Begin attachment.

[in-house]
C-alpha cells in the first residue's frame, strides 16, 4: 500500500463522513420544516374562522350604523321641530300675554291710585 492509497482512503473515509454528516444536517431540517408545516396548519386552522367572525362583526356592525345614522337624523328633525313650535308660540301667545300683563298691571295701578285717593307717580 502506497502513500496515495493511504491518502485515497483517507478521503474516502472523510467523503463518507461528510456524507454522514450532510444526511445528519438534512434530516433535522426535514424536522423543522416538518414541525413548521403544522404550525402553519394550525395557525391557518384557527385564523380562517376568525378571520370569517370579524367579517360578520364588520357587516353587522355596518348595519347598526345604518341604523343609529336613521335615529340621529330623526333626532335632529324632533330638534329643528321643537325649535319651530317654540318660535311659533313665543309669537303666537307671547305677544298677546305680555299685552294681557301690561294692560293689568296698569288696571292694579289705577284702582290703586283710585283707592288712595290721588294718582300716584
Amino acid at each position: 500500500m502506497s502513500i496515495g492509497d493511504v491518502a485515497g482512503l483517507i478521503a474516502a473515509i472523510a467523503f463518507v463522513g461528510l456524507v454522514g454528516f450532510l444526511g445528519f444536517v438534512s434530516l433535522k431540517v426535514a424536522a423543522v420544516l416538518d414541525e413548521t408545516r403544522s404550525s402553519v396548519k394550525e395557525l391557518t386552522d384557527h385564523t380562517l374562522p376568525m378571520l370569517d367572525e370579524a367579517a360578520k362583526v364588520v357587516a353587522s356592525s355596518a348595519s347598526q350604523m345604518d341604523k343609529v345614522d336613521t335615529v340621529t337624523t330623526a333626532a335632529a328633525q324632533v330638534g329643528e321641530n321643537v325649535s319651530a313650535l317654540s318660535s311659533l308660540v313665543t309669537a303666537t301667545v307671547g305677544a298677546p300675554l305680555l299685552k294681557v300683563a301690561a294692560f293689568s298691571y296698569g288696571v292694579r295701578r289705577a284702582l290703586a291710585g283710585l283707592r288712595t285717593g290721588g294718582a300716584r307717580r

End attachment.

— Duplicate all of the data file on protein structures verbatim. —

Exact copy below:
[in-house]
C-alpha cells in the first residue's frame, strides 16, 4: 500500500463522513420544516374562522350604523321641530300675554291710585 492509497482512503473515509454528516444536517431540517408545516396548519386552522367572525362583526356592525345614522337624523328633525313650535308660540301667545300683563298691571295701578285717593307717580 502506497502513500496515495493511504491518502485515497483517507478521503474516502472523510467523503463518507461528510456524507454522514450532510444526511445528519438534512434530516433535522426535514424536522423543522416538518414541525413548521403544522404550525402553519394550525395557525391557518384557527385564523380562517376568525378571520370569517370579524367579517360578520364588520357587516353587522355596518348595519347598526345604518341604523343609529336613521335615529340621529330623526333626532335632529324632533330638534329643528321643537325649535319651530317654540318660535311659533313665543309669537303666537307671547305677544298677546305680555299685552294681557301690561294692560293689568296698569288696571292694579289705577284702582290703586283710585283707592288712595290721588294718582300716584
Amino acid at each position: 500500500m502506497s502513500i496515495g492509497d493511504v491518502a485515497g482512503l483517507i478521503a474516502a473515509i472523510a467523503f463518507v463522513g461528510l456524507v454522514g454528516f450532510l444526511g445528519f444536517v438534512s434530516l433535522k431540517v426535514a424536522a423543522v420544516l416538518d414541525e413548521t408545516r403544522s404550525s402553519v396548519k394550525e395557525l391557518t386552522d384557527h385564523t380562517l374562522p376568525m378571520l370569517d367572525e370579524a367579517a360578520k362583526v364588520v357587516a353587522s356592525s355596518a348595519s347598526q350604523m345604518d341604523k343609529v345614522d336613521t335615529v340621529t337624523t330623526a333626532a335632529a328633525q324632533v330638534g329643528e321641530n321643537v325649535s319651530a313650535l317654540s318660535s311659533l308660540v313665543t309669537a303666537t301667545v307671547g305677544a298677546p300675554l305680555l299685552k294681557v300683563a301690561a294692560f293689568s298691571y296698569g288696571v292694579r295701578r289705577a284702582l290703586a291710585g283710585l283707592r288712595t285717593g290721588g294718582a300716584r307717580r